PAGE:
This is the withdrawal agreement that has to be agreed to, essentially a new Treaty – with the UK on one side of the table and the EU (and 26 member states) on the other. That is the reason for Article 4 – the UK, or any other country, is suspended from certain EU bodies for the obvious reasons it cannot sit on both sides of the negotiating table. It would otherwise be negotiating with itself.

    If, and I mean if, a new Treaty (withdrawal agreement) is agreed then like all previous EU Treaties (like Maastricht and Lisbon) it then has to be ratified by all countries including our own Parliament. So at every step of the way therefore the UK has the ability to say no, no, no.

    In the event of no agreement then this part of Article 50 (3) applies (which I note you overlook):

    "or, failing that, two years after the notification referred to in paragraph 2... "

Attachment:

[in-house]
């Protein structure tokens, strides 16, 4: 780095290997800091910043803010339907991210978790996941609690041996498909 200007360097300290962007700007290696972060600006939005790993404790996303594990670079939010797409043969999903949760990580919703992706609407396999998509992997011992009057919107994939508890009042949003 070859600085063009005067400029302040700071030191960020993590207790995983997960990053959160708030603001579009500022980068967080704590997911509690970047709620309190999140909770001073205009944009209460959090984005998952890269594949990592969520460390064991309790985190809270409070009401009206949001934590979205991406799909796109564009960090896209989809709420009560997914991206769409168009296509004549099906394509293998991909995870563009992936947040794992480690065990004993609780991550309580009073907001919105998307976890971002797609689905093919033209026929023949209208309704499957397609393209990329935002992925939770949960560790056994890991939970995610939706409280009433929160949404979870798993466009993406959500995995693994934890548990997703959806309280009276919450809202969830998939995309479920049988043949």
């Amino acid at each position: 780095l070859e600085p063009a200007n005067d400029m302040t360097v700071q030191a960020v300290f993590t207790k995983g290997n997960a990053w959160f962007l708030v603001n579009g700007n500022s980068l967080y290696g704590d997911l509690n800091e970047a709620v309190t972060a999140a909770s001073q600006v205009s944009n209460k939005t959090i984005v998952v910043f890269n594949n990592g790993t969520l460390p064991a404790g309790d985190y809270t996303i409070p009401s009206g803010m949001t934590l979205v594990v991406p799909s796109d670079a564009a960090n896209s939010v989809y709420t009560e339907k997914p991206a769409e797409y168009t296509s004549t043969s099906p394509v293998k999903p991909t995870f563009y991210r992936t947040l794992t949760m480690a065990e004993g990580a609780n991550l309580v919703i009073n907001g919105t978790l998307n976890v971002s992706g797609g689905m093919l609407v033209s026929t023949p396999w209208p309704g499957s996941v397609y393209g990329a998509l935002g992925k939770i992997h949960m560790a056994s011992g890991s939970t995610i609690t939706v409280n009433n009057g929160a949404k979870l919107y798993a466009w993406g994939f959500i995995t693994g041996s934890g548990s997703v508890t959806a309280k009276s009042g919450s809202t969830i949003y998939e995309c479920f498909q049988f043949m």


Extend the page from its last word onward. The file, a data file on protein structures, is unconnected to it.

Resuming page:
See? “Or failing that”. In other words, or failing an agreement, failing ratification of the Treaty then we’re out by default after 2 years.

    The EU thus does not decide terms, cannot prevent us from leaving and indeed by invoking A50, the timing and the power of negotiation lies in our hands.

  14. Lisbon does not prevent the EU from being fair to us, but it doesn't preclude it either. In my view Article 50 is worded in such a way as to put the supplicant in a bad position. To be brutal about it, if you think the EU will be fair to us you haven't being paying attention for the last 40 years.

    You have cited nothing that makes me change my mind about the EU's intentions. Too many good people are prepared to trust it, and you are encouraging them. In my copy of Lisbon (BMDF), Article 50(2) states that "... the Union shall negotiate and conclude an agreement ...". The Union.